CHS should not prioritize senior parking spots


Julia Lescht

Junior Camie Kia’s car parked on Gainsborough Road. She now parks there during the school day since she received a permit.

By Julia Lescht, Online Opinions Editor

Every teenager knows, or at least envies, that, victorious tangible symbol of entering adulthood—a driver’s license.

Nothing seems better than to finally drive to and from school by your own will. However, for those juniors whose birthdays are early enough to get their licenses before the school year starts, unless they pay hundreds of dollars to park in a nearby driveway, or win and pay for a Booster Club spot, they have no place to legally park their cars around school. It’s not until late September and early October rolling around, that they are finally allowed to purchase a street permit.

Seniors, on the other hand, face different treatment. The unlucky ones who don’t win a spot in the parking lottery or don’t pay for a driveway or a booster club spot can obtain street permits at the tail end of summer, up through the first week of school. Seniors come first. Juniors fall behind.

This favoritism is unfair and can even be deemed a form of ageism. Junior drivers have just as much a need to drive to and from school as seniors do. Grade level does not inherently affect the need of students to drive to school.

According to junior Spencer Smith, since he cannot park on Tuckerman during the school day, he catches rides from friends who can drive and park at school.

It is highly inconvenient for juniors to have to wait until October to be able to drive to school. Juniors who take the bus cannot take it home from school on days that they must stay later for extracurricular activities. On top of that, if both of their parents work full time, then they may be stranded at school for hours after dismissal or the end of an after-school activity.

According to senior Mac Ballman, he obtained a permit to park on Tuckerman before the school year started. It was easy for him to get a pass this year unlike last year, when he, as a junior, got his license in the beginning of August but did not receive a parking pass until November.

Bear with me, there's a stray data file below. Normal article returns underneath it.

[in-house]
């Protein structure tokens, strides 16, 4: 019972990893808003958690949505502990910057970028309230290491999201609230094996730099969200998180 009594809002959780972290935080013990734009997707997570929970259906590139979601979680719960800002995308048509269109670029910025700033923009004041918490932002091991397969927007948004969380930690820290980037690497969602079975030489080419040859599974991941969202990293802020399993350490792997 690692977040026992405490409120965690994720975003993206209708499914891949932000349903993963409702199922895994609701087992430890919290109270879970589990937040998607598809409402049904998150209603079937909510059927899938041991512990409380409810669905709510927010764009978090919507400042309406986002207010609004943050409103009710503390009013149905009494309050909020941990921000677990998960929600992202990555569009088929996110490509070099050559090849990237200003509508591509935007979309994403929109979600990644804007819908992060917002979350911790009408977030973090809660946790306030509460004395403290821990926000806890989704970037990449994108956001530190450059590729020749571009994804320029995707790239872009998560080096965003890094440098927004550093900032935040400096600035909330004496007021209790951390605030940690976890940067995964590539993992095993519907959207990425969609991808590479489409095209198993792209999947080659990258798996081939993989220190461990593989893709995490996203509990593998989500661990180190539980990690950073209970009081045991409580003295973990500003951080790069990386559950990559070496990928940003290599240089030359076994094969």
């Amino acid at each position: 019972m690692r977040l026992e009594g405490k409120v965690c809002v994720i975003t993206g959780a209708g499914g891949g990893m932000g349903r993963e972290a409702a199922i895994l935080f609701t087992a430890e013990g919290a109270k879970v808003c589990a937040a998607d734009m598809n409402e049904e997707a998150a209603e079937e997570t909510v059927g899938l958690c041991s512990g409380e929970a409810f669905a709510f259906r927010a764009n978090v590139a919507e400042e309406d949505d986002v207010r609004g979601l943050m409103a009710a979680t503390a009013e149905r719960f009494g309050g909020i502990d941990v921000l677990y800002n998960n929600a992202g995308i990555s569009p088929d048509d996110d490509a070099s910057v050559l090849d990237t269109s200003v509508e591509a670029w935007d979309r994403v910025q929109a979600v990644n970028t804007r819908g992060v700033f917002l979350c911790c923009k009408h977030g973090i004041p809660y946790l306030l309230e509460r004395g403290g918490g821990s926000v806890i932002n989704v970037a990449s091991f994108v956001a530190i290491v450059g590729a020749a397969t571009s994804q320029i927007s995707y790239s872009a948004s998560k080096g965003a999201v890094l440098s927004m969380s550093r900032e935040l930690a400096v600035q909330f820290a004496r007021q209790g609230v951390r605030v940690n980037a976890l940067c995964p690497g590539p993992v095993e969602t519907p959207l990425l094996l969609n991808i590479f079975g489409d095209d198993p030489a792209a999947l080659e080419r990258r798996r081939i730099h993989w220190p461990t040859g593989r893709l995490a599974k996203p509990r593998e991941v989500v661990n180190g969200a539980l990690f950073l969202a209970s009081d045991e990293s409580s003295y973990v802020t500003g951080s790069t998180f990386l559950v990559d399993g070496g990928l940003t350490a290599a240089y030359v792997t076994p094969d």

This may be an issue that only pertains to a small portion of individuals, but it is still a prominent and bothersome one for many. There is validity to the argument that it may be fair for seniors to receive priority because they are at the top of the school and have waited their turn to be able to drive to school. So go ahead, give them that priority.

However, after the first week of school, any seniors who plan to park on the street, if they are organized and actually want to drive, will have already purchased the necessary permits to park on the street, since they could to do at the end of summer. Those who wait longer should lose their month-long priority as there are several juniors who are willing to pay for parking at the start of school, and thus, should not be forced to wait an entire month to do so.

Furthermore, the school only earns more money by allowing juniors to purchase street passes. Also, maybe more juniors would refrain from purchasing driveway spaces if the school didn’t make it so difficult to grant them alternative parking. Therefore, by preventing them from doing so, CHS is losing out on this.

The parking permit distribution is unfair to juniors. As many teenagers know, there are few better feelings than the one when you pass your drivers test, so, it is only just that students are allowed to practice this responsibility—regardless of grade level.